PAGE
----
By Eric Vanden Eykel
When Eric Metaxas tweeted that “Jesus was white” on Monday the small corner of Twitter in which Metaxas is sometimes a conversation piece erupted quickly, and with wild speculation. Is he looking for attention? Being provocative? No one actually believes that Jesus is white, do they? Surely Metaxas is smart enough to know that this claim is easily refuted. But, it appears that he didn’t misspeak; he said what he meant to say.
There are a few serious issues with this tweet. The most obvious, of course, is that its central claim is patently false. Jesus wasn’t “white” in any sense of the word, and there’s no clearer way to state this. He was born and lived his entire life in the Middle East. What’s more, “white” as a category is a social construct, and a relatively recent one at that, so the claim is thoroughly anachronistic.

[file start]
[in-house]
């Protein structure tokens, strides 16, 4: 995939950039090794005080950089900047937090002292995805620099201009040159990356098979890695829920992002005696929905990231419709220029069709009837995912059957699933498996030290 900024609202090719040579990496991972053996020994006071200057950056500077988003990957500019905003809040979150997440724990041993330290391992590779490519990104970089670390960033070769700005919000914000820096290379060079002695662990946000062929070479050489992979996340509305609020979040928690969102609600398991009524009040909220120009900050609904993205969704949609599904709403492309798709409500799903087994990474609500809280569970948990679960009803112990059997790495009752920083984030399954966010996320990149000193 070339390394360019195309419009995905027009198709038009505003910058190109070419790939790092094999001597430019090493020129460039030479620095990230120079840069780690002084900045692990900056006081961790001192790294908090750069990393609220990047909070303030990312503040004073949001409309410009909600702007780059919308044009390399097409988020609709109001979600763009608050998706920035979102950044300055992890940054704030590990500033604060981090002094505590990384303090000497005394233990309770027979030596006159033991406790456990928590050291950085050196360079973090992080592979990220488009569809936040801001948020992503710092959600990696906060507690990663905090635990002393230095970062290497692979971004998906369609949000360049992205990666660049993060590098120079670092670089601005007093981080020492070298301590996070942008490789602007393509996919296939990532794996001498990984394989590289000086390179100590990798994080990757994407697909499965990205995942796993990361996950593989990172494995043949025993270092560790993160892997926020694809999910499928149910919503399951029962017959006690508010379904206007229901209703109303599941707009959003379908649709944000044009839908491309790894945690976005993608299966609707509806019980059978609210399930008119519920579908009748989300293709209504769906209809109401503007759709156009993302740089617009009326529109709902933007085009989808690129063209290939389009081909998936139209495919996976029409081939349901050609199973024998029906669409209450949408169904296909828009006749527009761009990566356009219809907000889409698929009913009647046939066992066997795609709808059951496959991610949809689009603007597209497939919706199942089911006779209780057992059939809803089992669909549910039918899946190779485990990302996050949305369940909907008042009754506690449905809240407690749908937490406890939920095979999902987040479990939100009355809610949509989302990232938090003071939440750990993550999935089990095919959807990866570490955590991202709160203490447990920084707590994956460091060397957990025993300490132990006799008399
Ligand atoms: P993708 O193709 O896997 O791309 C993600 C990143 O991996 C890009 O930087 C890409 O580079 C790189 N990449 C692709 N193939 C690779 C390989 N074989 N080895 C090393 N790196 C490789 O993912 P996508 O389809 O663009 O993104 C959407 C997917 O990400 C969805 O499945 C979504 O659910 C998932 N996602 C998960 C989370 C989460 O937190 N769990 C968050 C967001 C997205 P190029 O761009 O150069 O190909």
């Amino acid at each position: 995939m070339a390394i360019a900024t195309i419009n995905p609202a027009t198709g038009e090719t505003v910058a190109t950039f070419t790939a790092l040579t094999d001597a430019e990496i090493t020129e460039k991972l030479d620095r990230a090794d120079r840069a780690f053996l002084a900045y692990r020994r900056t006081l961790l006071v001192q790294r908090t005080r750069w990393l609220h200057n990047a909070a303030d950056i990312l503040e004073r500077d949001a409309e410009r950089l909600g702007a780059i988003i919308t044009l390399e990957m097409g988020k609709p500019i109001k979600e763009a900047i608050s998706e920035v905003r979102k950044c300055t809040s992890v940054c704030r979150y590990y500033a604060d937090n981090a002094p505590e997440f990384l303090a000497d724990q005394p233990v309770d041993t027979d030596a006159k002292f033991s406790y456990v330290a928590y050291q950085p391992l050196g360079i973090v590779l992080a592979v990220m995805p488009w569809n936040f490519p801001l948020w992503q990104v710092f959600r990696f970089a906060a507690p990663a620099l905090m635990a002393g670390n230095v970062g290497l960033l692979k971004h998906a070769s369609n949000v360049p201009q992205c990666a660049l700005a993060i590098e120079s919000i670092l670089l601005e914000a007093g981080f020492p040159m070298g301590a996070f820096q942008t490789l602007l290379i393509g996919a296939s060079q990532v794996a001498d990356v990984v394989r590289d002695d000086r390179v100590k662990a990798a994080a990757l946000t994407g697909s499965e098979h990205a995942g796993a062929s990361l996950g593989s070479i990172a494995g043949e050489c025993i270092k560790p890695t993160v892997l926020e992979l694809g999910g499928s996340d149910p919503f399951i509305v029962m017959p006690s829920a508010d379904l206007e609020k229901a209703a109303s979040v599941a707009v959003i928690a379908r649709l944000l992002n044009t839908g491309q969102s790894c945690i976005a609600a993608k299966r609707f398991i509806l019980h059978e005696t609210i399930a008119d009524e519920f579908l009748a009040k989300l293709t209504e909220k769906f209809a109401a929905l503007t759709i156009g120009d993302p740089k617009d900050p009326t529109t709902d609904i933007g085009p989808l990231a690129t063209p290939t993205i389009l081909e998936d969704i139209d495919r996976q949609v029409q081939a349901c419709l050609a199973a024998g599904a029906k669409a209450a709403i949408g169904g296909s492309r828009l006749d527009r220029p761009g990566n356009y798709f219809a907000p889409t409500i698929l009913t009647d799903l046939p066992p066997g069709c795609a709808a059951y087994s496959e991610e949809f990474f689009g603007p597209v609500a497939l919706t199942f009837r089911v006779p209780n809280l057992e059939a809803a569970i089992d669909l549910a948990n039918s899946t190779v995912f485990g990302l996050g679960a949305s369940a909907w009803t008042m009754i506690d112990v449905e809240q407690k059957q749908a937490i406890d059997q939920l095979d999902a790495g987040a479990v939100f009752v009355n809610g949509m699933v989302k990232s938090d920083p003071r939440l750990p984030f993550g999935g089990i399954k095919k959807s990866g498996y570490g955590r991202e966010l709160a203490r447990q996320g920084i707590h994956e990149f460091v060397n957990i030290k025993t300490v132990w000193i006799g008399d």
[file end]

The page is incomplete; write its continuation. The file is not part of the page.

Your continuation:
Of course, Metaxas isn’t the first to depict Jesus as something other than a Middle-Eastern man, and it’s a well-known fact that artists frequently take enormous liberties when they paint Jesus as a subject. Frank Wesley often depicted Jesus as having blue skin, for example, like the Hindu deities Shiva, Rama, and Krishna. Janet McKenzie’s “Jesus of the People” seems to depict Jesus as both genderfluid and mixed-race. Warner Sallman’s “Head of Christ,” possibly one of the most recognizable images of Jesus in the world, depicts Jesus as unmistakably white. In short, Jesus is very much “a messiah in our image.”
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